"There's no real going back, and that means policymakers and business leaders need to plan and prepare so workers and firms are not sidelined by otherwise avoidable problems. With a thoughtful approach to a post-pandemic world, working from home can be a change for good."

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4 Ways We Might Draw Momentum From The Current Crisis
transearchusa.com

This is a time of change, an opportunity for growth. Here is how we might use the momentum to better ourselves and our work:

  1. Redefining ourselves - The chance to look inward, to ask ourselves hard questions, to reflect on our personal beliefs about equity and justice. The companies we lead and elevate with talent should be companies we are proud to represent.
  2. Embracing flexibility - If our culture is well constructed, it will travel with our employees. A culture that is flexible and incorporates remote work is a positive option. It demonstrates open and evolved thinking when it comes to employer branding.
  3. Better understanding ourselves as employees - Embracing digital innovation and adapting to a remote culture has a range of benefits. If employees feel more comfortable and have more flexibility in their work, perhaps their chance of thriving is greater.
  4. Creating better culture - 2020 has been a deconstructive year. It is uncomfortable but presents a chance to recalibrate and rebuild. How we use this experience will propel our culture into 2021.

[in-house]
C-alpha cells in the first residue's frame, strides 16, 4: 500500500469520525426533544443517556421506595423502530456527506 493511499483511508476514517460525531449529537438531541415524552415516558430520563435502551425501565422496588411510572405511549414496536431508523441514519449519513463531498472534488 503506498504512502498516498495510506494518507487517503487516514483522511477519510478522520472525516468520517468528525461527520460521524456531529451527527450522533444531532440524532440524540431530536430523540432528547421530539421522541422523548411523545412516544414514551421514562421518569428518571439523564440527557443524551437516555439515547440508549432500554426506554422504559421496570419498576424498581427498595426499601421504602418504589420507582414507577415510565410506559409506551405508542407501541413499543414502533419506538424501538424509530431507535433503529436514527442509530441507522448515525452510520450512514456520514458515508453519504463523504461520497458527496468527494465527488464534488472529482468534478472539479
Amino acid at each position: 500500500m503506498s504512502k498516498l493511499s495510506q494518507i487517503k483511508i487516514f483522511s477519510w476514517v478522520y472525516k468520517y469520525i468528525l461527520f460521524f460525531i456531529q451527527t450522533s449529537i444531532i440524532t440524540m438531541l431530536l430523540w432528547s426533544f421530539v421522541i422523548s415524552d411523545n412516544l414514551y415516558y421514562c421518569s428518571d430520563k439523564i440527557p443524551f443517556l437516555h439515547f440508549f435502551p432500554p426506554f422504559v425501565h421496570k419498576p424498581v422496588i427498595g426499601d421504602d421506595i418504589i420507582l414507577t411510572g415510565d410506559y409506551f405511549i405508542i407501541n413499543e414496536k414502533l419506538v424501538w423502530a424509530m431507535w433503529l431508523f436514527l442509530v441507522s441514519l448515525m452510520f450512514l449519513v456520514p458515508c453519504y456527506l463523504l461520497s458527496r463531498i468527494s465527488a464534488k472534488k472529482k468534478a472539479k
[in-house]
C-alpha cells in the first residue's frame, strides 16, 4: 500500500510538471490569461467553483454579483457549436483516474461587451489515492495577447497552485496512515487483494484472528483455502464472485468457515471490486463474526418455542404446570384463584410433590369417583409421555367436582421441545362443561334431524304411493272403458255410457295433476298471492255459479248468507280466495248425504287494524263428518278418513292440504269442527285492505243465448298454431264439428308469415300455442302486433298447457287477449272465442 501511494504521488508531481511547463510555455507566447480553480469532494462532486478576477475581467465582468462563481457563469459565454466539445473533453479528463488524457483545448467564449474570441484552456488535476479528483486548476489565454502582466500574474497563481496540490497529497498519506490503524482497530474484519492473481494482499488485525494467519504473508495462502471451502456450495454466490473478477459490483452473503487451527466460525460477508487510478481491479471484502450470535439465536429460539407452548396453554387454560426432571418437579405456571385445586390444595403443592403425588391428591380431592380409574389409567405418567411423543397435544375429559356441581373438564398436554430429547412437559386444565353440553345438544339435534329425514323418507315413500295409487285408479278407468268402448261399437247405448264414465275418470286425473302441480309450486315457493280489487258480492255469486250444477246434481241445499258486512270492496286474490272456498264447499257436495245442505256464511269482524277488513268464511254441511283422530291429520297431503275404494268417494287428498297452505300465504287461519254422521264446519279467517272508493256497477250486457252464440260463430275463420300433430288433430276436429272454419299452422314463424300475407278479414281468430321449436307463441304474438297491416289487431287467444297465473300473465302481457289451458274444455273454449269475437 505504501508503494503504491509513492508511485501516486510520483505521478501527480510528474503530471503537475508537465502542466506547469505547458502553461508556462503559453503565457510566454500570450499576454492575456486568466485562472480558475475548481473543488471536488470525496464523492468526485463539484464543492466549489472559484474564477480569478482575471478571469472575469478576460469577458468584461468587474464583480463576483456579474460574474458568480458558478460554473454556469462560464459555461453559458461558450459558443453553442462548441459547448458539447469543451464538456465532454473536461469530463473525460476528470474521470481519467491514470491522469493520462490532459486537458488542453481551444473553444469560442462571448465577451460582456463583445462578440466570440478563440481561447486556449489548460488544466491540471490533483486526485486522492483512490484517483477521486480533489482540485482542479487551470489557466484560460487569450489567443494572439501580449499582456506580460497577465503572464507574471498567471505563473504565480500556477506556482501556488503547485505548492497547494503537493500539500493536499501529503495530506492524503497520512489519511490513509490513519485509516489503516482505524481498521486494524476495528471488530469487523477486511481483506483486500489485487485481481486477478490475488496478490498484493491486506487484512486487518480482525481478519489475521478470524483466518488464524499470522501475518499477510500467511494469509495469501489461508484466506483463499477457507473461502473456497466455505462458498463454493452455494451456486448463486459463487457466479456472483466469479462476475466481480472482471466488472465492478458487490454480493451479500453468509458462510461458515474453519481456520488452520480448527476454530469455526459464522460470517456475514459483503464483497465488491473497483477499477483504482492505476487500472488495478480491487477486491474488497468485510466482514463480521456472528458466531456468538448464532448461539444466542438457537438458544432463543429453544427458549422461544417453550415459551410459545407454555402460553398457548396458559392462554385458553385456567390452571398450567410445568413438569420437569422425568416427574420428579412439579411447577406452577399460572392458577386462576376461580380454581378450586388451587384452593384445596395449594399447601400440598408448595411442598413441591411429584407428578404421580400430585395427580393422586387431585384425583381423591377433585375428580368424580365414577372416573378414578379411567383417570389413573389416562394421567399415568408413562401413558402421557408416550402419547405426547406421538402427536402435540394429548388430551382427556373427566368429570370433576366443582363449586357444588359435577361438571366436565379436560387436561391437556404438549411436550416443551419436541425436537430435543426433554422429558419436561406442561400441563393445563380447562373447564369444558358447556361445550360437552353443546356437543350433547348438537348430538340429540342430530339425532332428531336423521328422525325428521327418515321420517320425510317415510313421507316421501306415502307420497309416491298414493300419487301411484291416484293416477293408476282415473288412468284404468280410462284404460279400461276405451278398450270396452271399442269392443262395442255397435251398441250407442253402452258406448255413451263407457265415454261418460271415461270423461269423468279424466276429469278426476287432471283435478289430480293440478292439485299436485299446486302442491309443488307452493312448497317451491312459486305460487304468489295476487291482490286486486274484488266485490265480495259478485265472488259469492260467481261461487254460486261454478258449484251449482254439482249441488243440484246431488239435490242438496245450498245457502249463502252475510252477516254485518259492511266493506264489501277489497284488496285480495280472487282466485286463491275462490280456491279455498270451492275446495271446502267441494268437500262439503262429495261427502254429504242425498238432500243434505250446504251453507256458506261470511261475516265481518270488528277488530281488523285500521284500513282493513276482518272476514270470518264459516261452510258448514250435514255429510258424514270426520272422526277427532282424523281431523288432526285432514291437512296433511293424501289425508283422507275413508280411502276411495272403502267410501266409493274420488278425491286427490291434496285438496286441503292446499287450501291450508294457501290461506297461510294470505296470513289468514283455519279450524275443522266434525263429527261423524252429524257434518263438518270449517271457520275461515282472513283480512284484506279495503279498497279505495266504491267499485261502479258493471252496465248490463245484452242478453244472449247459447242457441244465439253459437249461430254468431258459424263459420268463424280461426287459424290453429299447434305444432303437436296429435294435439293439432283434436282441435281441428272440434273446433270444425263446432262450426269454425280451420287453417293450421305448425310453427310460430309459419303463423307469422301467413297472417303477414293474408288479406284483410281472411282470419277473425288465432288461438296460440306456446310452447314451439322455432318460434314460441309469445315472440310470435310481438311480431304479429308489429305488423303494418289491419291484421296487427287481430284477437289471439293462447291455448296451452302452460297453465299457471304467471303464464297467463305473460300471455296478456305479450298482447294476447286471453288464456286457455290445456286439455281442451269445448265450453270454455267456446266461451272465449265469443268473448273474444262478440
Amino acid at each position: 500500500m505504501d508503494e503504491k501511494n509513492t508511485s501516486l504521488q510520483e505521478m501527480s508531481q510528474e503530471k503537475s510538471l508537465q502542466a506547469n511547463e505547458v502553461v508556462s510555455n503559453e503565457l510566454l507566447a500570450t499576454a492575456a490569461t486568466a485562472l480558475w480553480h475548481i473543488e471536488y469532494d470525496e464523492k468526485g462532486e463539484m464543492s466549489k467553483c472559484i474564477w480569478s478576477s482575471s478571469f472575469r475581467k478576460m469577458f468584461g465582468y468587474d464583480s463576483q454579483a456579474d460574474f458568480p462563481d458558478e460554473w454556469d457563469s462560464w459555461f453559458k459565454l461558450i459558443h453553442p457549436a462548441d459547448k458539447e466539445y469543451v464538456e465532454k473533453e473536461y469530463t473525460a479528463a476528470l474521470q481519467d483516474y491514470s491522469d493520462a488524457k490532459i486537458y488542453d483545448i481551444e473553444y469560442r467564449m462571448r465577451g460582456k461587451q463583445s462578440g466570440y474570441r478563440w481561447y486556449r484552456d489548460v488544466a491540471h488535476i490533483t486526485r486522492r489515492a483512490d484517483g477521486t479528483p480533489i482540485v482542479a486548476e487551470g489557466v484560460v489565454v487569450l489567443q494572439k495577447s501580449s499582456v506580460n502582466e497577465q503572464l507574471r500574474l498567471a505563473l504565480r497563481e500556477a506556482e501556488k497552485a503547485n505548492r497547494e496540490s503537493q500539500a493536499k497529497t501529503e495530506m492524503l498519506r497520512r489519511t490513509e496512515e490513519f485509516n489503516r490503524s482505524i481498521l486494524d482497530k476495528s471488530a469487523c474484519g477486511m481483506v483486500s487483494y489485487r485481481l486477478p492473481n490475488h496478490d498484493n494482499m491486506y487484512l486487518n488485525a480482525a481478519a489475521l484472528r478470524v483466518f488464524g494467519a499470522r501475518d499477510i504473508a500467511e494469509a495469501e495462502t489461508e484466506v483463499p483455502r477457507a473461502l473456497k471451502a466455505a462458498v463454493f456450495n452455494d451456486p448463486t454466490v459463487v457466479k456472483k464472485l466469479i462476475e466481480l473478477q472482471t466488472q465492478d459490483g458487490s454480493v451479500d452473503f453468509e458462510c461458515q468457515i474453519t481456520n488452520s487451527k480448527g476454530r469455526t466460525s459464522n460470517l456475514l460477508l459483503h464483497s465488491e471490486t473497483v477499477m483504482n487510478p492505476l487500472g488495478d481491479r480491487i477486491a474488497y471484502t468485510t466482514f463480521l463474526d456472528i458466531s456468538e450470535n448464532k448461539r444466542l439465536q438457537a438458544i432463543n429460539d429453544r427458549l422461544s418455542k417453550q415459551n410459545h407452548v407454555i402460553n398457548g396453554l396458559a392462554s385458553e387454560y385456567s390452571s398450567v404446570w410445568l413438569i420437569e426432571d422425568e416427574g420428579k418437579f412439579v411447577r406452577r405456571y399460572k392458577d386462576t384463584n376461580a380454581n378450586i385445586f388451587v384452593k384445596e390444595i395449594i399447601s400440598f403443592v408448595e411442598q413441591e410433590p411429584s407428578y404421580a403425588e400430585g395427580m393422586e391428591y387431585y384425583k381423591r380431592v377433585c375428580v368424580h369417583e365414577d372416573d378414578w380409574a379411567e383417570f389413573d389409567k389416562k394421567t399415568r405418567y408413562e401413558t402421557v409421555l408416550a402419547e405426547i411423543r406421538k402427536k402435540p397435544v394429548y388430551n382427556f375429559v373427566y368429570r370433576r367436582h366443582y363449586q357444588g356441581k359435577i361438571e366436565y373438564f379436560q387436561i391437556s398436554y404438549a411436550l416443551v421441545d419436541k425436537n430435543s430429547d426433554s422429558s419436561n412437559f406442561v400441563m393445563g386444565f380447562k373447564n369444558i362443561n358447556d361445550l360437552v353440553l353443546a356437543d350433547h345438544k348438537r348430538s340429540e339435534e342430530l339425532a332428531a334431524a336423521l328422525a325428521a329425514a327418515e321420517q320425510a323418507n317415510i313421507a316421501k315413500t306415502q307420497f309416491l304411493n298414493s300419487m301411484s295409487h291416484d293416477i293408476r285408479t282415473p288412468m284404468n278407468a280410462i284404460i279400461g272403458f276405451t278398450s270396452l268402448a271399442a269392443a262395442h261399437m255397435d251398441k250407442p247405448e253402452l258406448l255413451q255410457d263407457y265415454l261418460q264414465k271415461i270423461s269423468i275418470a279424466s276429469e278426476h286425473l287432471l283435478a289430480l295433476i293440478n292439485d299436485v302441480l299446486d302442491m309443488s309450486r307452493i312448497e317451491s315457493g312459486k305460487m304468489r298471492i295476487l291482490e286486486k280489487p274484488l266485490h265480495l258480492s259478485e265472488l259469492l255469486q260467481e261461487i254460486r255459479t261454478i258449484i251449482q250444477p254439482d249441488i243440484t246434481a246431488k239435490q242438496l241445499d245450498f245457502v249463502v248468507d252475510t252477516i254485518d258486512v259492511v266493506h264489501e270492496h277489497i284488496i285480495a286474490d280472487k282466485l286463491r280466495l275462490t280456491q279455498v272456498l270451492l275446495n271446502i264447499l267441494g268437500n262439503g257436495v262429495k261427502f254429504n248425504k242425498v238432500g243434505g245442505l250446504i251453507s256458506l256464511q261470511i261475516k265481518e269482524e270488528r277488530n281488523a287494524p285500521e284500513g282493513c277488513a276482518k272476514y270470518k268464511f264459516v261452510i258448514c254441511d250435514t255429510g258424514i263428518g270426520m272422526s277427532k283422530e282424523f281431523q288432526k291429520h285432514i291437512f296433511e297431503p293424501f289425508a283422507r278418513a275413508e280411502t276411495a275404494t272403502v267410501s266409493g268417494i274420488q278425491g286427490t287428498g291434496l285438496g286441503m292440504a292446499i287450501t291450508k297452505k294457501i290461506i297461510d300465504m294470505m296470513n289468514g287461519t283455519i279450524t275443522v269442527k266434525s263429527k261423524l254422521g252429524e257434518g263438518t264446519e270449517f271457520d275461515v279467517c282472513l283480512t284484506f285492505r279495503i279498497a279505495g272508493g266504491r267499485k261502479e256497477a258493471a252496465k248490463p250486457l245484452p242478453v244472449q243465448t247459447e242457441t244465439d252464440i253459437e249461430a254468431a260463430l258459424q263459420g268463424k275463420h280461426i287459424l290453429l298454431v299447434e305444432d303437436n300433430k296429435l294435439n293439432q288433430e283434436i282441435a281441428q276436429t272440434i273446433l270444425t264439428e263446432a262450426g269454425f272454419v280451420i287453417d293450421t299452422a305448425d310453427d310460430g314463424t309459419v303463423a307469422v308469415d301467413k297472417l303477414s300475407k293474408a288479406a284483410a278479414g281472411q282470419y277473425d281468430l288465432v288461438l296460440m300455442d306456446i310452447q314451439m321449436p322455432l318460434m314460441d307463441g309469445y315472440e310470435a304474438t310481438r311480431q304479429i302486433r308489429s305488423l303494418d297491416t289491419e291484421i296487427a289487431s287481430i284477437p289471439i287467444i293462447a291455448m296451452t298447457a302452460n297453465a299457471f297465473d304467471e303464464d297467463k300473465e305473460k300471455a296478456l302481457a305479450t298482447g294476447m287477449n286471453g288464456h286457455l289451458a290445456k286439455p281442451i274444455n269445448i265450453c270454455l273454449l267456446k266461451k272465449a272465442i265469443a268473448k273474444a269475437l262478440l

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Five Principles For Successfully Navigating Through A Crisis
forbes.com
Posted

"Beyond digital transformation, my hope is that business leaders will continue to understand the importance of advance planning, leading with humility and perspective, supporting their employees through obstacles, fostering two-way communication, and ultimately empowering their teams to strive towards a common purpose or goal."

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A Reckoning for Companies and Global Leaders Alike
transearch.com

"No matter where you work, the impacts of COVID-19 and intensifying calls for social equality and justice have created new expectations of global corporations and international business leaders.

This reckoning in public health, political, social and economic terms will require global business leaders to see the world around them more differently than ever before. Therefore, it is time to really think about how we reset policies and practices to support equality and fairness."